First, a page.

The BBC: apologising to torturers

Can you imagine the BBC and other major broadcasters apologising to a rogue regime which practises racism and ethnic cleansing; which has “effectively legalised the use of torture” (according to Amnesty International); which holds international law in contempt, having defied hundreds of UN resolutions and built an apartheid wall in defiance of the International Court of Justice; which has demolished thousands of people’s homes and given its soldiers the right to assassinate; and whose leader was judged “personally responsible” for the massacre of more than 2000 people?

Can you imagine the BBC saying sorry to Saddam Hussein’s Iraq, or other official demons, for broadcasting an uncensored interview with a courageous dissident of that country, a man who spent 19 years in prison, mostly in solitary confinement? Of course not.

Yet, last month, the BBC apologised “confidentially” to a regime with such a record, so that its correspondent would be allowed back, having promised to abide by a system of censorship that continues to gag the dissident.

The regime is President Ariel Sharon’s in Israel, whose war crimes, appalling human rights record and enduring lawlessness continue to be granted a certificate of exemption not only by the US-dominated West, but by respectable journalism.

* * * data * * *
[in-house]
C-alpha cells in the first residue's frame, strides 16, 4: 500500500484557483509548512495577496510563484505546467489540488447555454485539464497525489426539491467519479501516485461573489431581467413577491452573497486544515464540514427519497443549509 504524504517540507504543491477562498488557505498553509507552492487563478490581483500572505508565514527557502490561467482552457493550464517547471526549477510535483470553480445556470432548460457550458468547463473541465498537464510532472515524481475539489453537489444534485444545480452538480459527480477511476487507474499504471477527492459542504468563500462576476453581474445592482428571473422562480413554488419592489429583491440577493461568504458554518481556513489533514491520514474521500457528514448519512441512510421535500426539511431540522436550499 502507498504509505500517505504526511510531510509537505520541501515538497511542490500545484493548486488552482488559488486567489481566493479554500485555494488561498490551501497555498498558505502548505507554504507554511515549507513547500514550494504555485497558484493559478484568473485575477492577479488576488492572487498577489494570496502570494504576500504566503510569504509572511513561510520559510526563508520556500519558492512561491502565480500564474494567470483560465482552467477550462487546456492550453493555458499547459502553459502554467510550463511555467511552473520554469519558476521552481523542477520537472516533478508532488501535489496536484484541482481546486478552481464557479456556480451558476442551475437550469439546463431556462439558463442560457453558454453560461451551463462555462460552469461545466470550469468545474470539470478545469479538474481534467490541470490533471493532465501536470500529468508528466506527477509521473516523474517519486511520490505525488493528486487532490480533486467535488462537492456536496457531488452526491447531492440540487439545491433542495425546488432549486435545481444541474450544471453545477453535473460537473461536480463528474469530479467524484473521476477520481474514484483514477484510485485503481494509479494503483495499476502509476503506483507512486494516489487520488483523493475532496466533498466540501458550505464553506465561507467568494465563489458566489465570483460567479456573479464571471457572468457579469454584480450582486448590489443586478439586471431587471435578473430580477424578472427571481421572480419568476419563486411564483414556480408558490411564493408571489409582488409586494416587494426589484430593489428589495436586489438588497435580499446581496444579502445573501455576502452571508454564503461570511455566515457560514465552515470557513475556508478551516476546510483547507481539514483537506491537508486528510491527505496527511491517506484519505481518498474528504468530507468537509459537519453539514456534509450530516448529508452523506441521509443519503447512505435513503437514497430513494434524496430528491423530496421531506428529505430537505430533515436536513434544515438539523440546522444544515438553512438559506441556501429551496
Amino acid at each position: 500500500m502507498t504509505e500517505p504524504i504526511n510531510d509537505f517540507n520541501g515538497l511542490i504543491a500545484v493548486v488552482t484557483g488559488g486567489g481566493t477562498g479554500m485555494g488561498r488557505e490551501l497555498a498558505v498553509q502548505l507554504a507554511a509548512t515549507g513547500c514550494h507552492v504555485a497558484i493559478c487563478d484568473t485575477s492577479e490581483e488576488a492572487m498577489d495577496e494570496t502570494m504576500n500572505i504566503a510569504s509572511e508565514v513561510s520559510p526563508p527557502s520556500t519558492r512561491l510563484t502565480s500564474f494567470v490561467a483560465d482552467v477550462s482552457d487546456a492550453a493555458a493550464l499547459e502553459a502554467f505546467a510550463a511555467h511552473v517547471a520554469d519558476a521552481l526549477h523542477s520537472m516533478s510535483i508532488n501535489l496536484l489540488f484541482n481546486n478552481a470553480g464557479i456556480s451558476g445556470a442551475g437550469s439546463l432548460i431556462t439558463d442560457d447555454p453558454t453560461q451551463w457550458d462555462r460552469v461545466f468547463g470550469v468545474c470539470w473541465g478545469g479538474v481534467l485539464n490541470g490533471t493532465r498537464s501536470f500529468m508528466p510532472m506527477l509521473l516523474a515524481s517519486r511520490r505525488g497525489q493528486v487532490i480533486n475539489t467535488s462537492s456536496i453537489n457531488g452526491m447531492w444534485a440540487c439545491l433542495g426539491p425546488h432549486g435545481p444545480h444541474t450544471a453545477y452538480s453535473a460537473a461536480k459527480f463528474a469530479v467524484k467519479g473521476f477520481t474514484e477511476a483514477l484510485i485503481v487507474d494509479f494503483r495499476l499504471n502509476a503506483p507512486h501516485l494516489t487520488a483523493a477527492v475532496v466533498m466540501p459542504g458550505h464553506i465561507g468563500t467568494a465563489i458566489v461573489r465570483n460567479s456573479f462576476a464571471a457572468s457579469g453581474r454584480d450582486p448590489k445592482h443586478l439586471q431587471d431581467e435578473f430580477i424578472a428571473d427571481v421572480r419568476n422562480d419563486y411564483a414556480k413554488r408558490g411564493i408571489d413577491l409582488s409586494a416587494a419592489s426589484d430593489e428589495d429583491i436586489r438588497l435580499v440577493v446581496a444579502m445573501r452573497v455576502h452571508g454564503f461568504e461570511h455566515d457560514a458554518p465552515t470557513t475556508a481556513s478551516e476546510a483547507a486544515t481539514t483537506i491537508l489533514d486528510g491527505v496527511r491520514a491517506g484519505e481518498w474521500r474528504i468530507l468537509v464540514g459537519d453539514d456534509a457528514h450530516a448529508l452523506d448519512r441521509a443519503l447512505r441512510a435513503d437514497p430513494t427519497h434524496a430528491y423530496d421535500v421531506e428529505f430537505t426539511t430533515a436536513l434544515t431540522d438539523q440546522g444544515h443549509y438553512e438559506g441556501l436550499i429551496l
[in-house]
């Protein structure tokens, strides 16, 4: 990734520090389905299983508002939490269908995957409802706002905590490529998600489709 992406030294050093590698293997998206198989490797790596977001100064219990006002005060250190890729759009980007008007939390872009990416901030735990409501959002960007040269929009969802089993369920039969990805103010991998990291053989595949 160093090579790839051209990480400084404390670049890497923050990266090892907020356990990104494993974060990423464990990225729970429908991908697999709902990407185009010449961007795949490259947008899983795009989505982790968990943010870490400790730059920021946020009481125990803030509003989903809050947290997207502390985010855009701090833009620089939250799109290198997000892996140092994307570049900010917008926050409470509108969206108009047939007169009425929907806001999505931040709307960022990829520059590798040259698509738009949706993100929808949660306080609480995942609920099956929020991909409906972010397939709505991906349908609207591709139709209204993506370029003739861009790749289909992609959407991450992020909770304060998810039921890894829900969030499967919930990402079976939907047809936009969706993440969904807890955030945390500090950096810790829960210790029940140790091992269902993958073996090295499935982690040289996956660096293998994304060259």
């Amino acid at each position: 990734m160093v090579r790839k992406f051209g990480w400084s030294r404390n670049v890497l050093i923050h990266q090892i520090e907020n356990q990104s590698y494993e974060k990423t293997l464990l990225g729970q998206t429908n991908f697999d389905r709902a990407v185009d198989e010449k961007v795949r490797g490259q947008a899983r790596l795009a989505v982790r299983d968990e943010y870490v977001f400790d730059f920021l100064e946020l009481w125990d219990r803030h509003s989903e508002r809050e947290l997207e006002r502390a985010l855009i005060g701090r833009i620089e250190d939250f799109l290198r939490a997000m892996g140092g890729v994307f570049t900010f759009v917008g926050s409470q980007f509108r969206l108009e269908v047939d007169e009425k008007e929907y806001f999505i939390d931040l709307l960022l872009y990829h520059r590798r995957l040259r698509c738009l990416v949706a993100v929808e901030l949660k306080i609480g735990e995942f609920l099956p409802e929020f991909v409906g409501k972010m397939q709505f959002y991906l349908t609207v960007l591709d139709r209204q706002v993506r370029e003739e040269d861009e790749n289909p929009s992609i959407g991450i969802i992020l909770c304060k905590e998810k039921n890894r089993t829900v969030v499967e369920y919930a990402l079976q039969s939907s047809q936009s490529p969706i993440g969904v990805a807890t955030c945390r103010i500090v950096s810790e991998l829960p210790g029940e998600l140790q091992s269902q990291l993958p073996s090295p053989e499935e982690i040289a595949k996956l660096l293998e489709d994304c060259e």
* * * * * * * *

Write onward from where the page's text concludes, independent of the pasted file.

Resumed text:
The British Labour government’s collusion with the Sharon gang is reflected in the BBC’s “balanced” coverage of a repression described by Nelson Mandela as “the greatest moral issue of the age”. Simon Wilson, the correspondent made to apologise for a proper, important and long overdue interview with nuclear whistleblower Mordechai Vanunu, will know better in future.

That is hardly new. What is new is the extent to which insidious state propaganda has penetrated sections of the media whose independence has been, until recently, accepted by much of the public.

To appreciate this, one applies the Law of Opposites and the Law of Silence. The Law of Opposites can be applied to almost any news broadcast these days. The long-awaited death of the Pope is a case in point. By reversing the river of drivel about the Pope — “the people’s Pope” (almost universal), “the man who changed history” (US President George Bush) “a towering figure revered across all faiths and none” (British PM Tony Blair) — you have the truth.

This deeply reactionary man held back history and destroyed lives all over the world with his fanatical opposition to basic decencies, such as birth control. He called this “abominable”, spitting the word out, and so condemned millions, from starving infants to babies born with AIDS. In Latin America, he publicly humiliated courageous priests whose “preference for the poor” dared to cross the medieval hierarchy he upheld. The claim that he “brought down communism” is also the opposite of the truth. As I learned when I reported his papal return to his native Poland in 1979, the church in that country, whose conservatism he embodied, was a scheming bedfellow of the Stalinist regime until the wind changed.

The Law of Opposites can be applied to the current Western government/media fashion for saving Africa, known as the Year of Africa. The BBC has hosted a special conference about this, just as Blair will host the G8 summit in July with “eradicating Africa’s poverty” as its theme.